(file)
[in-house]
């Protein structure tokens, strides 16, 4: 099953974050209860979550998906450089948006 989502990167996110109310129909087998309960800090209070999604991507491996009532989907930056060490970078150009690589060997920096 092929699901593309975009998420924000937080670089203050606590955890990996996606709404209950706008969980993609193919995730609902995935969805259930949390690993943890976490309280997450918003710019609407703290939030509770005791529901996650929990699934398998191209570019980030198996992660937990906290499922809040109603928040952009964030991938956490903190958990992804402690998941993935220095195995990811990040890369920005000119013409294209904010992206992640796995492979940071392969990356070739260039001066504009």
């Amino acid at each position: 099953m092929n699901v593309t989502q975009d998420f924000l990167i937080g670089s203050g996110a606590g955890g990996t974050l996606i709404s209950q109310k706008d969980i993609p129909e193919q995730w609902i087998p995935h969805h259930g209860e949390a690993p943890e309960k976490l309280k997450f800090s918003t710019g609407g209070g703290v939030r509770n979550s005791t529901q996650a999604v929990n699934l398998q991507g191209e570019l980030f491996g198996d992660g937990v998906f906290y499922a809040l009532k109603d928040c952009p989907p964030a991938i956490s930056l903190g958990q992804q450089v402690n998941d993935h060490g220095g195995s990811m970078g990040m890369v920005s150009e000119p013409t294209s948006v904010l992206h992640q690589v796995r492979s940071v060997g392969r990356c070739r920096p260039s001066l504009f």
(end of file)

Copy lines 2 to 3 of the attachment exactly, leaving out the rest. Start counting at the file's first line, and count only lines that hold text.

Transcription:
């Protein structure tokens, strides 16, 4: 099953974050209860979550998906450089948006 989502990167996110109310129909087998309960800090209070999604991507491996009532989907930056060490970078150009690589060997920096 092929699901593309975009998420924000937080670089203050606590955890990996996606709404209950706008969980993609193919995730609902995935969805259930949390690993943890976490309280997450918003710019609407703290939030509770005791529901996650929990699934398998191209570019980030198996992660937990906290499922809040109603928040952009964030991938956490903190958990992804402690998941993935220095195995990811990040890369920005000119013409294209904010992206992640796995492979940071392969990356070739260039001066504009």
């Amino acid at each position: 099953m092929n699901v593309t989502q975009d998420f924000l990167i937080g670089s203050g996110a606590g955890g990996t974050l996606i709404s209950q109310k706008d969980i993609p129909e193919q995730w609902i087998p995935h969805h259930g209860e949390a690993p943890e309960k976490l309280k997450f800090s918003t710019g609407g209070g703290v939030r509770n979550s005791t529901q996650a999604v929990n699934l398998q991507g191209e570019l980030f491996g198996d992660g937990v998906f906290y499922a809040l009532k109603d928040c952009p989907p964030a991938i956490s930056l903190g958990q992804q450089v402690n998941d993935h060490g220095g195995s990811m970078g990040m890369v920005s150009e000119p013409t294209s948006v904010l992206h992640q690589v796995r492979s940071v060997g392969r990356c070739r920096p260039s001066l504009f």